Mr Matthews said he has responded to all sorts of incidents - from suicide attempts and armed robberies to housebreaking in progress.

"We were the eyes and the ears of the police force," said Mr Matthews, adding that there was never a dull moment.

One memorable incident involved a gang fight in Mandai Road.

The gangsters had scattered before the police arrived but did not have time to remove a dead body, and Mr Matthews had to report this to headquarters.

Another incident occurred when he responded to a case of attempted suicide in Chin Swee Road.

He took the initiative to yank a woman off a ledge as she might have jumped in the time taken for him to report the matter to headquarters and wait for instructions.

The retired inspector, who left the force in 1995, has been regaling visitors to the bunker with anecdotes such as these, adding flavour to their tours.

"Visitors are shocked that such a place existed," said Mr Matthews. "This place, for 60 years, has been providing safety and security for Singapore."


He put his soft skills to good use at police post

Mr Tan Kok Wah, whose last rank was senior staff sergeant and who retired this year at the age of 62, fondly remembers the years he spent at the Kreta Ayer Neighbourhood Police Post - from 1995 to 2001. It is one of nine sites on the new Police Herit
Mr Tan Kok Wah, whose last rank was senior staff sergeant and who retired this year at the age of 62, fondly remembers the years he spent at the Kreta Ayer Neighbourhood Police Post - from 1995 to 2001. It is one of nine sites on the new Police Heritage Trail. ST PHOTO: GIN TAY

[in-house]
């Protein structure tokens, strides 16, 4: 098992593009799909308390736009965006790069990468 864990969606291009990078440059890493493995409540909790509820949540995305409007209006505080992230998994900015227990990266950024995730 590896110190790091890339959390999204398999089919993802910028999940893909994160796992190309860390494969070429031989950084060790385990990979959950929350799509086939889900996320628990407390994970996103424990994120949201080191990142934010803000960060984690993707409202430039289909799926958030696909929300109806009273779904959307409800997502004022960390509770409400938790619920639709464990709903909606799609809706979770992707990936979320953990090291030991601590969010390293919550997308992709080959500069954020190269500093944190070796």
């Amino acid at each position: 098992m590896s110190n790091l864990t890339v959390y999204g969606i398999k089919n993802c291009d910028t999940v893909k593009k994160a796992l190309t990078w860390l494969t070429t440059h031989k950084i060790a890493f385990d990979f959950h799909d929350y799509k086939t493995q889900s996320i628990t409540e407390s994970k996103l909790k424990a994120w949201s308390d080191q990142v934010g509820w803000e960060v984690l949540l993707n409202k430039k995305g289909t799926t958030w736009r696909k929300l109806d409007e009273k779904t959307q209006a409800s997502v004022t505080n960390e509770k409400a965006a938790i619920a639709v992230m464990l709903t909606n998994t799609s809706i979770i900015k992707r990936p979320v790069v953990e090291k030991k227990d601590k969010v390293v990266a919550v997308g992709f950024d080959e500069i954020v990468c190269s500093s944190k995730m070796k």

When Mr Tan Kok Wah decided on a career switch to become a policeman at the age of 25, some people tried to change his mind.

"They told me, Mr Tan, your character is so soft, how can you be a policeman?" he said.

But the former sales supervisor at a department store put his soft skills and affable nature to good use, especially during his stint at the Kreta Ayer Neighbourhood Police Post (NPP).

Mr Tan, who retired this year at 62, fondly remembered the years he spent at the NPP, from 1995 to 2001.

It is the only two-storey police post in Singapore, and one of nine sites on the newly launched Police Heritage Trail. It was also arguably one of the busiest NPPs, as it served a wide variety of "customers", recalled Mr Tan.

During the day, businessmen from the Central Business District would pop over to file reports on crimes in the office. In the evening, however, officers would attend to disputes or manage rowdy crowds at the nightlife establishments in Circular Road, said Mr Tan, whose last rank was senior staff sergeant.

The officers would also patrol residential estates in Chinatown and attend to residents' complaints or reports, he added.

It was here that Mr Tan shone as a neighbourhood policeman, patrolling the area often and checking in on residents. The good rapport he built with the residents made it easier for him to keep the peace and fight crime, as people would approach him and accept his advice.

"I think the NPP system allowed the police to have a more personal touch when policing," said Mr Tan.